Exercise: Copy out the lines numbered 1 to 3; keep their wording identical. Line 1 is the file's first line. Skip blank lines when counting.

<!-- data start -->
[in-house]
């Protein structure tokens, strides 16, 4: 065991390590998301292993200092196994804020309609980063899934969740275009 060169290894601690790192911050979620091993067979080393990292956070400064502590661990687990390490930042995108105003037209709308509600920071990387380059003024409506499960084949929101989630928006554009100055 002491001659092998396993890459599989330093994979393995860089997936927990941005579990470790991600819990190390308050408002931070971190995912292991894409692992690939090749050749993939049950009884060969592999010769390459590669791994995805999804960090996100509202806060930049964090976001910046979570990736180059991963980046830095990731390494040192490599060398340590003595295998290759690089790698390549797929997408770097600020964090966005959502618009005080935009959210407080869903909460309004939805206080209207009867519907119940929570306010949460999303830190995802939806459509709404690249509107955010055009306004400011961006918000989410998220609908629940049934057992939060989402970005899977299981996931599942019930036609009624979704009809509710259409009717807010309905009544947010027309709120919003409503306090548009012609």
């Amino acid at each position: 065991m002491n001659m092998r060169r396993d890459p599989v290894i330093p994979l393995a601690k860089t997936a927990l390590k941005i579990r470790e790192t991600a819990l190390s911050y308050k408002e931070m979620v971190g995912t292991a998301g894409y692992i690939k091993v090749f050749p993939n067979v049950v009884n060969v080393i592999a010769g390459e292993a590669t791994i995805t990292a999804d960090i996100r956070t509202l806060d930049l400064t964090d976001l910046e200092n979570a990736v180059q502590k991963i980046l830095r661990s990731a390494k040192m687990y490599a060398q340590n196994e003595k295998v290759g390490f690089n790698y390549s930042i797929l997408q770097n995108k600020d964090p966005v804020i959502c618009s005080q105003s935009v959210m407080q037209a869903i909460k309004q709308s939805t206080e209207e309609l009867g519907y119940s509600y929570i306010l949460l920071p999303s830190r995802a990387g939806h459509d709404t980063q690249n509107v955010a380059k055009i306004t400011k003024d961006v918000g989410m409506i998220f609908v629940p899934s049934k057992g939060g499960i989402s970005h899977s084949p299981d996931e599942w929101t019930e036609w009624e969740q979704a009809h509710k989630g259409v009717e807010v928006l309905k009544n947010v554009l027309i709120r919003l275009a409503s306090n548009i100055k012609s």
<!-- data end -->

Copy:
[in-house]
């Protein structure tokens, strides 16, 4: 065991390590998301292993200092196994804020309609980063899934969740275009 060169290894601690790192911050979620091993067979080393990292956070400064502590661990687990390490930042995108105003037209709308509600920071990387380059003024409506499960084949929101989630928006554009100055 002491001659092998396993890459599989330093994979393995860089997936927990941005579990470790991600819990190390308050408002931070971190995912292991894409692992690939090749050749993939049950009884060969592999010769390459590669791994995805999804960090996100509202806060930049964090976001910046979570990736180059991963980046830095990731390494040192490599060398340590003595295998290759690089790698390549797929997408770097600020964090966005959502618009005080935009959210407080869903909460309004939805206080209207009867519907119940929570306010949460999303830190995802939806459509709404690249509107955010055009306004400011961006918000989410998220609908629940049934057992939060989402970005899977299981996931599942019930036609009624979704009809509710259409009717807010309905009544947010027309709120919003409503306090548009012609």
């Amino acid at each position: 065991m002491n001659m092998r060169r396993d890459p599989v290894i330093p994979l393995a601690k860089t997936a927990l390590k941005i579990r470790e790192t991600a819990l190390s911050y308050k408002e931070m979620v971190g995912t292991a998301g894409y692992i690939k091993v090749f050749p993939n067979v049950v009884n060969v080393i592999a010769g390459e292993a590669t791994i995805t990292a999804d960090i996100r956070t509202l806060d930049l400064t964090d976001l910046e200092n979570a990736v180059q502590k991963i980046l830095r661990s990731a390494k040192m687990y490599a060398q340590n196994e003595k295998v290759g390490f690089n790698y390549s930042i797929l997408q770097n995108k600020d964090p966005v804020i959502c618009s005080q105003s935009v959210m407080q037209a869903i909460k309004q709308s939805t206080e209207e309609l009867g519907y119940s509600y929570i306010l949460l920071p999303s830190r995802a990387g939806h459509d709404t980063q690249n509107v955010a380059k055009i306004t400011k003024d961006v918000g989410m409506i998220f609908v629940p899934s049934k057992g939060g499960i989402s970005h899977s084949p299981d996931e599942w929101t019930e036609w009624e969740q979704a009809h509710k989630g259409v009717e807010v928006l309905k009544n947010v554009l027309i709120r919003l275009a409503s306090n548009i100055k012609s």